In this article, News Editor Jacob Sutherland discusses the need for individuals to demand both identity representation and tangible policy measures from their political candidates.
Around the summer of 2019, I remember seeing various tweets which followed the logic of: “If you don’t support Mayor Pete in this election then you’re not a good gay.” I was very much taken aback by this. At the time, the South Bend mayor had not even put out a concrete plan to accomplish any major policy goals, let alone to address problems within the LGBTQ community.
Despite this, there was a vocal portion of the gay population who disregarded Senator Bernie Sanders’ 50-plus years of supporting the queer community and Senator Elizabeth Warren’s plans to address issues within the community in favor of an inexperienced politician whose only redeeming feature at the time was his sexual orientation. This was done essentially in blatant disregard for tangible progress in favor of symbolic representation.
Identity politics fuels the ambitions of many candidates, ranging from the lowest stakes elections like Associated Students, all the way up to the presidency. And by some metrics, this is not a bad thing. The United States’ foundation is rooted in the exclusion of minorities from the political world, especially for women and people of color. Seeing headlines like “A record number of women are running for the House this year” inspires those who have been traditionally left out of politics.
However, the danger of identity politics comes when policy proposals, or in some cases a lack thereof, are overlooked in favor of one’s personal background. Seeing an openly queer person running as the Democratic nominee for president would have been such an inspiring thing to see as a gay person. But the reason I personally did not vote for the only openly gay candidate during the primary was because other candidates had policy proposals that would help the queer community a million times more than simply having a queer figurehead with no substantial policy goals in office.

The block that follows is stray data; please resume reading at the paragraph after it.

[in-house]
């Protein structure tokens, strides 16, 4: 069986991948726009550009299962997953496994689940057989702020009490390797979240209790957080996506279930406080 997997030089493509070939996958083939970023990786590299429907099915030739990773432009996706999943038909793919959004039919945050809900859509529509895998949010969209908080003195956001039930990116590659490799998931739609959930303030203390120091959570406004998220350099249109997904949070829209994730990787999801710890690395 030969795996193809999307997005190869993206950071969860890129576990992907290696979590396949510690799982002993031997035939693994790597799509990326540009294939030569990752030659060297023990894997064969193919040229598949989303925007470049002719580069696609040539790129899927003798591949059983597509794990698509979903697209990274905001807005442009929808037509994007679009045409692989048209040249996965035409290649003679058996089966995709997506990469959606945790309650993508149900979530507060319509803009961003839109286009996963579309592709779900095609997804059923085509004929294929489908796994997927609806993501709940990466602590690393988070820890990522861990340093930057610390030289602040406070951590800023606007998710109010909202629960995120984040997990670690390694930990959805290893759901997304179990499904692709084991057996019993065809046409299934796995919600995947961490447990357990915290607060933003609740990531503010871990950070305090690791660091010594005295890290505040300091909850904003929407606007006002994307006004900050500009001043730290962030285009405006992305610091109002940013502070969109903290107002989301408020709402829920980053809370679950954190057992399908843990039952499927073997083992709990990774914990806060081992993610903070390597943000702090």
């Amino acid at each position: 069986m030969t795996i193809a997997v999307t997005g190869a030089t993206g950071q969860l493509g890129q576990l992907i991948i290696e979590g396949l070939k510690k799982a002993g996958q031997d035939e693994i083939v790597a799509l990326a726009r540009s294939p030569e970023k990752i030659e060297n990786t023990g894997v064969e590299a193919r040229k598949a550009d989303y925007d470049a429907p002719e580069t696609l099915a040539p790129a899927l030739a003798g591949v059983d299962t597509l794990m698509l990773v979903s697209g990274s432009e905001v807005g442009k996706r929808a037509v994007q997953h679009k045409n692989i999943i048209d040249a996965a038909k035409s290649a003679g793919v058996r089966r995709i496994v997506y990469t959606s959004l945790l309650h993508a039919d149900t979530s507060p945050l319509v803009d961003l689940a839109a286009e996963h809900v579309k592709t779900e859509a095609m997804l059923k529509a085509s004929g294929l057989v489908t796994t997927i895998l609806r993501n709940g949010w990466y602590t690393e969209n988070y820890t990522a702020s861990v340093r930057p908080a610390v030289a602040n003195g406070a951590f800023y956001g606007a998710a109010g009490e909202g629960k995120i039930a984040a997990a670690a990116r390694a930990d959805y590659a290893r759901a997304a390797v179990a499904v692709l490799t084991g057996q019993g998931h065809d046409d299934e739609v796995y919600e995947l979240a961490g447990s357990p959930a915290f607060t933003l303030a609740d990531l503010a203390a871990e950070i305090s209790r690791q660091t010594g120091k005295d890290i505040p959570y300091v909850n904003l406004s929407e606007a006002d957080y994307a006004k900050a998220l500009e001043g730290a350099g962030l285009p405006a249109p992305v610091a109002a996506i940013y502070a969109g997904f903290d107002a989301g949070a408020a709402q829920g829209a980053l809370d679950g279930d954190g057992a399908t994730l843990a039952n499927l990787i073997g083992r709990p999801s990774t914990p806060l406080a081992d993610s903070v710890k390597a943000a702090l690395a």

We have to find a balance between identity and policy if we are going to move forward into an era of maintaining a truly representative democracy. A common argument from those who discount the value of representation in its entirety follows: “white men are just better at politics because they have more experience.” This of course is nonsense, but is still an argument we must push past to achieve a healthy balance of identity and policy.
UC Santa Barbara social psychologist Brenda Major’s research suggests that the best way to have someone overcome their insecurities with running for office is to go ahead and ask them to run. While Major’s work predominantly focuses on women, this principle can be applied to anyone — one of the greatest barriers to running is simply feeling that you are not confident in your own capabilities.
If we want to see a healthy balance of identity and policy, we must actively seek out those who share both our identities and our policy priorities and ask them to run. This may not be as practical for nationwide races like the presidency. That said, we all likely know someone personally who shares these characteristics and would be an amazing addition to A.S. Council, the local city council, or even the state legislature. And with a little introspection, whose to say we can’t ask ourselves to run and advocate for the policies we believe in while providing the representation we long for?
I encourage you all to approach politics through this lens of balance. We certainly can have our cake and eat it too, but we must be the ones to go visit the bakery and select a cake which meets all of our intersecting priorities in the first place.
Art by UCSD Guardian artist Kyoko Downey.